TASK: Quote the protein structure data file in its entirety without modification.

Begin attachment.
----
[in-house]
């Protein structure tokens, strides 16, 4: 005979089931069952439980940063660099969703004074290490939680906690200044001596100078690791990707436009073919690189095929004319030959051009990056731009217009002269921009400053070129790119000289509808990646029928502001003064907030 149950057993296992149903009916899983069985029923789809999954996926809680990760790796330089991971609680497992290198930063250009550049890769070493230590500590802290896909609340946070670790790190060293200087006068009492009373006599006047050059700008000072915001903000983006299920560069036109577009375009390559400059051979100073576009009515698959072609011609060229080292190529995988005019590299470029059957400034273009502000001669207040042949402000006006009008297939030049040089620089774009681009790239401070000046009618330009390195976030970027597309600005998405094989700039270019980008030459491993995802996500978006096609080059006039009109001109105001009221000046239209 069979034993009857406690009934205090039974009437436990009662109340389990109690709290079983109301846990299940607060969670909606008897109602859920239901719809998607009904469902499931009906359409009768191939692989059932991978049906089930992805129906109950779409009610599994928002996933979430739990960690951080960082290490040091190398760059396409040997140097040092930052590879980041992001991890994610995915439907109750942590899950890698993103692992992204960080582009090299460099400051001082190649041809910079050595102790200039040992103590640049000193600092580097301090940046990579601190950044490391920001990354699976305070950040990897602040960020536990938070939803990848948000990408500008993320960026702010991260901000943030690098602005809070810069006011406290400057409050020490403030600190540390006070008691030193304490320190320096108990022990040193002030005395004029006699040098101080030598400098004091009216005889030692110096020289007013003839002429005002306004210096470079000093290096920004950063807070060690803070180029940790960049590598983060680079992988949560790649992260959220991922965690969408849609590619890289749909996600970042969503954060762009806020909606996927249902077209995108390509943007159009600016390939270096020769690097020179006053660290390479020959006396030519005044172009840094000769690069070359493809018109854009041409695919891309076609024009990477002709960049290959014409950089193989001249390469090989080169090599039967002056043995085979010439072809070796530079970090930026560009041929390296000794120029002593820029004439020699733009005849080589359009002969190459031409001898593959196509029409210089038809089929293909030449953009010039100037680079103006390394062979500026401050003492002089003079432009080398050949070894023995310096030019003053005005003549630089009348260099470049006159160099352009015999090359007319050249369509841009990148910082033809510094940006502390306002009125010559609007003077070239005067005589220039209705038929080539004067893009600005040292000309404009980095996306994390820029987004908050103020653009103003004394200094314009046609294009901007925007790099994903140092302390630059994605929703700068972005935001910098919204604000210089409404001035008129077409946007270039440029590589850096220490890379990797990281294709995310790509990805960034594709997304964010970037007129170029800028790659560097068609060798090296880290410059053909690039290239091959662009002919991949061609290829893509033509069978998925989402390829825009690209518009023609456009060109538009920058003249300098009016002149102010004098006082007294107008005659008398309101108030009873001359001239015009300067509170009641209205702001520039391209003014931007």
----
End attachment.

[in-house]
């Protein structure tokens, strides 16, 4: 005979089931069952439980940063660099969703004074290490939680906690200044001596100078690791990707436009073919690189095929004319030959051009990056731009217009002269921009400053070129790119000289509808990646029928502001003064907030 149950057993296992149903009916899983069985029923789809999954996926809680990760790796330089991971609680497992290198930063250009550049890769070493230590500590802290896909609340946070670790790190060293200087006068009492009373006599006047050059700008000072915001903000983006299920560069036109577009375009390559400059051979100073576009009515698959072609011609060229080292190529995988005019590299470029059957400034273009502000001669207040042949402000006006009008297939030049040089620089774009681009790239401070000046009618330009390195976030970027597309600005998405094989700039270019980008030459491993995802996500978006096609080059006039009109001109105001009221000046239209 069979034993009857406690009934205090039974009437436990009662109340389990109690709290079983109301846990299940607060969670909606008897109602859920239901719809998607009904469902499931009906359409009768191939692989059932991978049906089930992805129906109950779409009610599994928002996933979430739990960690951080960082290490040091190398760059396409040997140097040092930052590879980041992001991890994610995915439907109750942590899950890698993103692992992204960080582009090299460099400051001082190649041809910079050595102790200039040992103590640049000193600092580097301090940046990579601190950044490391920001990354699976305070950040990897602040960020536990938070939803990848948000990408500008993320960026702010991260901000943030690098602005809070810069006011406290400057409050020490403030600190540390006070008691030193304490320190320096108990022990040193002030005395004029006699040098101080030598400098004091009216005889030692110096020289007013003839002429005002306004210096470079000093290096920004950063807070060690803070180029940790960049590598983060680079992988949560790649992260959220991922965690969408849609590619890289749909996600970042969503954060762009806020909606996927249902077209995108390509943007159009600016390939270096020769690097020179006053660290390479020959006396030519005044172009840094000769690069070359493809018109854009041409695919891309076609024009990477002709960049290959014409950089193989001249390469090989080169090599039967002056043995085979010439072809070796530079970090930026560009041929390296000794120029002593820029004439020699733009005849080589359009002969190459031409001898593959196509029409210089038809089929293909030449953009010039100037680079103006390394062979500026401050003492002089003079432009080398050949070894023995310096030019003053005005003549630089009348260099470049006159160099352009015999090359007319050249369509841009990148910082033809510094940006502390306002009125010559609007003077070239005067005589220039209705038929080539004067893009600005040292000309404009980095996306994390820029987004908050103020653009103003004394200094314009046609294009901007925007790099994903140092302390630059994605929703700068972005935001910098919204604000210089409404001035008129077409946007270039440029590589850096220490890379990797990281294709995310790509990805960034594709997304964010970037007129170029800028790659560097068609060798090296880290410059053909690039290239091959662009002919991949061609290829893509033509069978998925989402390829825009690209518009023609456009060109538009920058003249300098009016002149102010004098006082007294107008005659008398309101108030009873001359001239015009300067509170009641209205702001520039391209003014931007």